CBS CEO Made It A Mission To Ruin Janet Jackson’s Career

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CBS CEO Made It A Mission To Ruin Janet Jackson’s Career

According to a report published by HuffPost on Thursday, Moonves targeted Jackson because he felt she wasn't apologetic enough after her breast was exposed during the performance when singer Justin Timberlake ripped off a piece of fabric from her costume.

CBS and Moonves have yet to comment on the report.

Amid a legal dispute over control of CBS Corporation, the company's board of directors is arranging an exit plan for CEO Les Moonves, who is under investigation for allegations of sexual harassment, The Wall Street Journal reported.

Influential CBS boss Les Moonves reportedly harbored a grudge against singer Janet Jackson, after her notorious 2004 "wardrobe malfunction" that may have had a significant negative impact on her career.

At the time, Moonves was Viacom's co-president and co-chief operating officer and chairman of CBS. The Federal Communications Commission issued a $550 000 fine to MTV and CBS as producers of the half-time show.

Timberlake finally got a reprieve when he offered a tearful apology, but according to HuffPo, Jackson was not - in Moonves estimation - properly contrite. Moonves allegedly asked. Another source told the publication Moonves said heads would roll as a result.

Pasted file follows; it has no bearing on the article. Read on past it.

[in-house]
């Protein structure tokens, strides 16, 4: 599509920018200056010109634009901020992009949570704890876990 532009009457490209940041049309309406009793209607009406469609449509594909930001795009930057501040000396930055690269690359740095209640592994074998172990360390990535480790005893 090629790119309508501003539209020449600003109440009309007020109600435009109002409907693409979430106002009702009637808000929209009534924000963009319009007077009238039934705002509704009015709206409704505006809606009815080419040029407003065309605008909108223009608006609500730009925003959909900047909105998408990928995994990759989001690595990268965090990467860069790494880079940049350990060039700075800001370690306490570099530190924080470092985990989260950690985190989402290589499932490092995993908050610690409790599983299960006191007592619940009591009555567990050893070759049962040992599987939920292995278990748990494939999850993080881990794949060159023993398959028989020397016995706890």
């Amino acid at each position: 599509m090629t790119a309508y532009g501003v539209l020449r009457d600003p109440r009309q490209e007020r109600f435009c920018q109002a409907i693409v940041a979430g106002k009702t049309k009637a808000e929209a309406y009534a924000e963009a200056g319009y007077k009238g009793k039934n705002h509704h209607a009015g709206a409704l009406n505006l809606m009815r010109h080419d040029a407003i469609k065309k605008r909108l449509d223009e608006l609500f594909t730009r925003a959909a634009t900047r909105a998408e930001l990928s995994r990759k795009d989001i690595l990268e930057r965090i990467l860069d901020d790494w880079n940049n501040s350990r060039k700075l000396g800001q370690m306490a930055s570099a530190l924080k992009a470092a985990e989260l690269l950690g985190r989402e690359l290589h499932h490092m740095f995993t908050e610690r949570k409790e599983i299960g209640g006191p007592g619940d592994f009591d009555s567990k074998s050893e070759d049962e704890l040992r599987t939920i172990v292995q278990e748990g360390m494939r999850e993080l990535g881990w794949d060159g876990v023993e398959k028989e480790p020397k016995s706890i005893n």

"How the f-- did she slip through?"

Multiple sources told HuffPost that Moonves considered Jackson "not sufficiently repentant" for the incident and subsequently banned her music from MTV, VH1, and other Viacom-owned properties.

Seven years later, in 2011, Moonves continued his crusade when he learned that Jackson had signed a book deal with Viacom-owned publisher Simon & Schuster.

While Timberlake seemed to come out unscathed after the ordeal and after issuing an apology, Jackson however suffered after the sales of her "Damita Jo" album the same year, tanked. CBS said it would investigate the claims, which Moonves portrayed as "advances", added in a statement that he "never misused my position to harm or hinder anyone's career". It also comes a month after he New Yorker published a story in which six women accused Moonves of sexual misconduct.

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